Emilie-Claire Barlow

Date and Venue 9 April 2009 @ 8pm | Capilano Performing Arts Theatre, North Vancouver

Featured Performers Emilie-Claire Barlow - vocals, “A” Band & Nitecap.

Reviewer John Jane

Emilie-Claire Barlow is neither a jazz innovator nor a slick, vacuous song stylist. She's one of that rare breed of jazz artists with legitimate street-cred and musical pedigree who also relates to every kind of audience

On her first ever visit to Vancouver, she put on a sparkling show for a near-capacity crowd at the Capilano Performing Arts Theatre with two distinctly different sets. The first, backed up with Nitecap, a nine-member vocal ensemble led by musical director Rejean Marois; the second, accompanied by ‘A’ Band, a 17-piece jazz unit consisting of five trumpets, four trombones and five saxophones.

Barlow is both an artist and entertainer with a similiar personable delivery as British Columbia’s own Diana Krall. Like Krall, she is able to take jazz chestnuts like “Sunny side of the street” and “All I do is dream of you” and make them sound as if you were hearing them for the first time.

Her 90-minute split set kicked off with a spirited rendition of the 1943 Rodgers and Hammerstein show tune "Surrey with the fringe on top” from the musical Oklahoma that also featured the inspiring guitar work of Josh Roberts.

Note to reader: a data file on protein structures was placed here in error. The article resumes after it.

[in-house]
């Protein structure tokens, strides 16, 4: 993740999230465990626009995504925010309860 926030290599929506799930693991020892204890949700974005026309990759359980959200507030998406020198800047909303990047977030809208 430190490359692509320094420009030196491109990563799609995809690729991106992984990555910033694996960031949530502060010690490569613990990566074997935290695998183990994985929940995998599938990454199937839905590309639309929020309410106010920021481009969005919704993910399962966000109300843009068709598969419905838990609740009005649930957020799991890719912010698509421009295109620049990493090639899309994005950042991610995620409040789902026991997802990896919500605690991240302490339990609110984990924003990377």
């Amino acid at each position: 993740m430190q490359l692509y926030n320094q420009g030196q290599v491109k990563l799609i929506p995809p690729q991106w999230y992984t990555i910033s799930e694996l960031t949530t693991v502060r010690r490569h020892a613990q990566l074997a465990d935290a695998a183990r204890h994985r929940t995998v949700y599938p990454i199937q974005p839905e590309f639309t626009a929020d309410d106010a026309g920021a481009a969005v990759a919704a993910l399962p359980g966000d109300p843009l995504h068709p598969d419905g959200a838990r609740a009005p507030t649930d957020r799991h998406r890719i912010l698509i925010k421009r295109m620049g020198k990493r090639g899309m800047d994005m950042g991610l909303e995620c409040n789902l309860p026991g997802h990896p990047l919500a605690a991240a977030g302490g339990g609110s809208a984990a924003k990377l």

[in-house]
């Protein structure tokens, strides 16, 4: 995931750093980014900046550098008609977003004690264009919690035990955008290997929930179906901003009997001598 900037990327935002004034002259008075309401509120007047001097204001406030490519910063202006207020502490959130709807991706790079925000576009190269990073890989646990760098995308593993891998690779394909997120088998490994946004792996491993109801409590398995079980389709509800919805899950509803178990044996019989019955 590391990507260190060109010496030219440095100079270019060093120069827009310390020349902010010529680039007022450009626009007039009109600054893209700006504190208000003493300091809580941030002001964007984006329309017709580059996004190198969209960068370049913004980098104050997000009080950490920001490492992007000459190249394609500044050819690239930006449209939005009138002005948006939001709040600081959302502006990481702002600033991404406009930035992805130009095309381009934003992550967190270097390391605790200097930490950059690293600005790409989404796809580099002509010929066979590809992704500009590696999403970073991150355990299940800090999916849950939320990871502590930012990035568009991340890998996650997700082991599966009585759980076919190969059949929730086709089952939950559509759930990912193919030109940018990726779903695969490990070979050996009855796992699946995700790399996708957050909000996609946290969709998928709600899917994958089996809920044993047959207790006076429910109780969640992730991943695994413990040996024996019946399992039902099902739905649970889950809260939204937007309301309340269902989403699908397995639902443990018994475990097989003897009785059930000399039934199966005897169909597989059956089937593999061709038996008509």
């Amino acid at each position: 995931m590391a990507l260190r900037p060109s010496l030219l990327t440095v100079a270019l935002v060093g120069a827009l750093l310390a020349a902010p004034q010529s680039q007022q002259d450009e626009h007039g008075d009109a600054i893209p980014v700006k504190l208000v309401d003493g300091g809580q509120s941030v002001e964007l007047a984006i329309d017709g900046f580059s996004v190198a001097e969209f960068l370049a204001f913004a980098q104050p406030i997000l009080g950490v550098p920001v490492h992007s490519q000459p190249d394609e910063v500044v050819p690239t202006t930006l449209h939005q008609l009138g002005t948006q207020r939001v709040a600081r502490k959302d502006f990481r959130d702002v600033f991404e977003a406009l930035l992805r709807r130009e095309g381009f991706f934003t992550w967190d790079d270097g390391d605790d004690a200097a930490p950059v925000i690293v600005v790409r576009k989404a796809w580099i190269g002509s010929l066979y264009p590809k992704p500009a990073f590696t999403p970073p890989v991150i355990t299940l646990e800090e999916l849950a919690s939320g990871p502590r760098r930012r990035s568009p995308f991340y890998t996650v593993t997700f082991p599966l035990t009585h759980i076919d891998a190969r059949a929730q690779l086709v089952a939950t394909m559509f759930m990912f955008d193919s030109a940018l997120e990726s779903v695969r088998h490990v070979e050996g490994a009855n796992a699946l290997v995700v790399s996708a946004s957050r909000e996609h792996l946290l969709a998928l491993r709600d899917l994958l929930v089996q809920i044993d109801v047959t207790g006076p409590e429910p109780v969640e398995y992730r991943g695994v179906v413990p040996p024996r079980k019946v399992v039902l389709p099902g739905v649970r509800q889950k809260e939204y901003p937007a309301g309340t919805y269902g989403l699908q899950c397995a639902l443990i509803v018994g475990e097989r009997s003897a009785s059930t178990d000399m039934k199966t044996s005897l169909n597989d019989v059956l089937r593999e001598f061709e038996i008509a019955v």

Barlow then moved straight in to a pair of tunes from her recent recording, “Haven’t We Met?” – showing some classy phrasing on Rejean Marois’s re-arranged up-tempo “Comin’ home baby” and the Bossa Nova styled “La vem a Bajana” sung in Portugese.

‘A’ Band and Nitecap are entirely manned by students of Capilano University’s Jazz Studies Diploma Programme and Ms Barlow was generous in allowing these less experienced musicians to share the spotlight – the students responded with some stellar solo passages.

‘A’ Band opened the second set with a rousing Thad Jones composition, “Central Park North” which lacked nothing in volume and “Billie’s Bounce” that featured the sensational scat vocalising of Hannah Ng.

The Toronto based singer returned to the stage to perform a big, bold, brassy version of “Will you still be mine?” – a tune included in her repertoire at the suggestion of her mother Judy Tate, a singer and arranger in her own right. She closed out her show with another Bossa Nova tune, “I’m glad there is you” and the jazz standard popularised by Frank Sinatra “You make me feel so young.”

Let us hope that Ms Barlow’s first concert in Vancouver will be the first of many more.

© 2009 John Jane